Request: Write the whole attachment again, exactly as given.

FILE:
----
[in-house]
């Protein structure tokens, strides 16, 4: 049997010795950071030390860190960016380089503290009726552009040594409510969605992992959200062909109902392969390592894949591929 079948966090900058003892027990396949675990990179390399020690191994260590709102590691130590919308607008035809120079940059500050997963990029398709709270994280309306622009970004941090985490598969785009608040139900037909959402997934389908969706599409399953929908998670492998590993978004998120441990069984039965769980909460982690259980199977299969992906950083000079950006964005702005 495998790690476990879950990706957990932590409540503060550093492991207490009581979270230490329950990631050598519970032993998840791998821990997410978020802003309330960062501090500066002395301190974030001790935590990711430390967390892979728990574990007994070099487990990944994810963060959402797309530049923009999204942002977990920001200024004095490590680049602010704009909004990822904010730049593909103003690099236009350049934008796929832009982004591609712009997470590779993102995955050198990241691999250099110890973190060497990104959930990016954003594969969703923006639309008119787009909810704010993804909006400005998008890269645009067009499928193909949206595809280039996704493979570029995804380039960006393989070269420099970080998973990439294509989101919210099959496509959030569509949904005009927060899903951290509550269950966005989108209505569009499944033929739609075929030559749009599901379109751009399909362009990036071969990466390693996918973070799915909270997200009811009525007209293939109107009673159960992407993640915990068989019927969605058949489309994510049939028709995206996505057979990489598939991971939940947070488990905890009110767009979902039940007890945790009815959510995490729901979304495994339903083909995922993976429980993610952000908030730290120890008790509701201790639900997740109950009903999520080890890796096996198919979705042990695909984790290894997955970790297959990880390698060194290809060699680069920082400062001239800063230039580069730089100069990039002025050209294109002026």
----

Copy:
[in-house]
């Protein structure tokens, strides 16, 4: 049997010795950071030390860190960016380089503290009726552009040594409510969605992992959200062909109902392969390592894949591929 079948966090900058003892027990396949675990990179390399020690191994260590709102590691130590919308607008035809120079940059500050997963990029398709709270994280309306622009970004941090985490598969785009608040139900037909959402997934389908969706599409399953929908998670492998590993978004998120441990069984039965769980909460982690259980199977299969992906950083000079950006964005702005 495998790690476990879950990706957990932590409540503060550093492991207490009581979270230490329950990631050598519970032993998840791998821990997410978020802003309330960062501090500066002395301190974030001790935590990711430390967390892979728990574990007994070099487990990944994810963060959402797309530049923009999204942002977990920001200024004095490590680049602010704009909004990822904010730049593909103003690099236009350049934008796929832009982004591609712009997470590779993102995955050198990241691999250099110890973190060497990104959930990016954003594969969703923006639309008119787009909810704010993804909006400005998008890269645009067009499928193909949206595809280039996704493979570029995804380039960006393989070269420099970080998973990439294509989101919210099959496509959030569509949904005009927060899903951290509550269950966005989108209505569009499944033929739609075929030559749009599901379109751009399909362009990036071969990466390693996918973070799915909270997200009811009525007209293939109107009673159960992407993640915990068989019927969605058949489309994510049939028709995206996505057979990489598939991971939940947070488990905890009110767009979902039940007890945790009815959510995490729901979304495994339903083909995922993976429980993610952000908030730290120890008790509701201790639900997740109950009903999520080890890796096996198919979705042990695909984790290894997955970790297959990880390698060194290809060699680069920082400062001239800063230039580069730089100069990039002025050209294109002026």